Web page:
Throughout the past few weeks, the students have been learning with great online resources, such as Khan Academy and the Google Arts and Culture website. With such resources, we have examined a work art together supported by high detail zoom-ins and also some art historian commentaries on pieces of art.
In Art History, the students have continued work in their The Story of Art textbook, studying Raphael’s School of Athens, and the Last Supper by Tintoretto. They have compared Tintoretto and Titian’s work, and this week sat in meditation with some Caravaggio.
In Studio Art, the students continue working on rendering pieces of art, and are continuing to go through Charles Bargue’s drawing method. They are drawing feet, focusing primarily on lines, angles, and drawing with value.
The transition to online learning posed quite a challenge for our year 1 music curriculum, which focuses on making music together. Syncing our singing across and online platform was not possible, so we turned to focusing on music history and ear training, which the students can practice at home with assignment given through tonesavvy.com.
Students learned about the history of chant written exclusively to be sung at the Hagia Sophia, especially a fifteenth-century transcript Cherubic Hymn for the Hagia Sophia sung by Capella Romana. Stanford researchers recreated the acoustics of the space through recordings taken in the Hagia Sophia and producing a program that took input from the singers’ microphones and emulated the echos through speakers placed throughout the concert hall.
They have looked at the manuscript of one of the oldest recorded pieces of polyphony, Sumer Is Icumen In, and have practiced the melody and pronunciation of the Middle English in anticipation of when we can finally come together to sing the twelfth-century round.
In our online Latin classes, students have deepened their exploration of Latin grammar, and have continued to hone their skills of translation and composition. Students have recently considered numerous selections from Latin fables, and select passages from Scripture.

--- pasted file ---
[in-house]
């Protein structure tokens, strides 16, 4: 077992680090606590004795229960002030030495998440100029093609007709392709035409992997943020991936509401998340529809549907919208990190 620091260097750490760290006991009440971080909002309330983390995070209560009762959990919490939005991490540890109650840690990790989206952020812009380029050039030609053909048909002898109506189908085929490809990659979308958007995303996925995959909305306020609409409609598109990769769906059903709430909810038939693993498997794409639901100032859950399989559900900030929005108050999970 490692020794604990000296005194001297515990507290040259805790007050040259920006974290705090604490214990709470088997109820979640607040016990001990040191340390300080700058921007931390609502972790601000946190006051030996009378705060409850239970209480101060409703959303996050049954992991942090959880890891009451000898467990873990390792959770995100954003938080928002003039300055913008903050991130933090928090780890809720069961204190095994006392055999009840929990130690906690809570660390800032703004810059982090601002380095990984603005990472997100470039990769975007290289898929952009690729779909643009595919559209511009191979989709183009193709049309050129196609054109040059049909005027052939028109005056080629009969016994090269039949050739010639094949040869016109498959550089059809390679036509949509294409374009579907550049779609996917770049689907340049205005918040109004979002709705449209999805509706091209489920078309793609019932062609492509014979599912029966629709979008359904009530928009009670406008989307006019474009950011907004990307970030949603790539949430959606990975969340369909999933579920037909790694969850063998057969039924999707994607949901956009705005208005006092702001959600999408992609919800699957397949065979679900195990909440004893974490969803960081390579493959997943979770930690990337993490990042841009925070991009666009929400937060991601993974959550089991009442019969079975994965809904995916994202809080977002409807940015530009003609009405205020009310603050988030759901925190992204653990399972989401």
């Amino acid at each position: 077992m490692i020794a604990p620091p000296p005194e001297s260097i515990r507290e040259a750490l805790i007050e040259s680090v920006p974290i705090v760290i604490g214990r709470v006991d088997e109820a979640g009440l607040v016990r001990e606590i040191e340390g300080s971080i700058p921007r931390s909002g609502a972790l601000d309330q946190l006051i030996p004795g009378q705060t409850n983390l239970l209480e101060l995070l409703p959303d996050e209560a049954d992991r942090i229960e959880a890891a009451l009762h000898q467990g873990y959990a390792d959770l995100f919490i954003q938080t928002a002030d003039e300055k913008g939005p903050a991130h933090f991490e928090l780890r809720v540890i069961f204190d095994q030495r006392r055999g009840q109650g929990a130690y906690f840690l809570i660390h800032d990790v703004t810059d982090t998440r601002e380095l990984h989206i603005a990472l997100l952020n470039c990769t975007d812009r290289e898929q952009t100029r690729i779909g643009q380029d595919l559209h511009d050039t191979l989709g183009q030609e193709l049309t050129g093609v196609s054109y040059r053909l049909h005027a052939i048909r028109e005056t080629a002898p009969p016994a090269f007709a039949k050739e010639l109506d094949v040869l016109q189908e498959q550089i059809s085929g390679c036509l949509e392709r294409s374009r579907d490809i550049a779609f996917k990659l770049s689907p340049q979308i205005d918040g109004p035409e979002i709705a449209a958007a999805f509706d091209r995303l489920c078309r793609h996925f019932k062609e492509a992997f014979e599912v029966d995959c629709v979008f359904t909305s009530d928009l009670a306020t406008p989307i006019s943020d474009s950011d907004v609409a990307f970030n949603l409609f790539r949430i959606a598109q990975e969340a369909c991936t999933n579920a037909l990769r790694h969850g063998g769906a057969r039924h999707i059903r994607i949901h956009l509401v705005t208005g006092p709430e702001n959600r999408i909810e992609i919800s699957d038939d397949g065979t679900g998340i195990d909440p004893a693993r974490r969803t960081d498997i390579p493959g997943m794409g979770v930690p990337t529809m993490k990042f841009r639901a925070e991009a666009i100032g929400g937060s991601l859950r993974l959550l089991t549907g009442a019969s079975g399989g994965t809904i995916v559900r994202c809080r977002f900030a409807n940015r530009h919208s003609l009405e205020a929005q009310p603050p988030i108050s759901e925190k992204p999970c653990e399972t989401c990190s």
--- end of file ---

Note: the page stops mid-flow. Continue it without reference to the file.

To conclude their first year of Latin studies at St. Jerome Institute, and in the spirit of the curricular theme of adventure and odyssey, students will have the opportunity to encounter selections from the Medieval accounts of the Life and Voyages of St. Brendan the Navigator.
During our remote instruction phase, students in the Natural Philosophy Seminar were able to continue their inquiry into the natural world, studying attributes of pressure, as well as the philosophical and mathematical underpinnings of kinematics. Though off-campus, students undertook a number of at-home laboratory experiments, and likewise analyzed data gathered in remote demonstrations. Students then undertook a treatment of force concepts, as a fitting end to this year.
Every applicant to the St. Jerome Institute has a distinct educational background, personality, and family situation. We are attentive to these differences, and take the time to address specific questions or concerns that arise during the application process. Our headmaster personally meets with each prospective student. Over 90% of our students receive financial aid, and most have not previously attended a classical liberal arts program.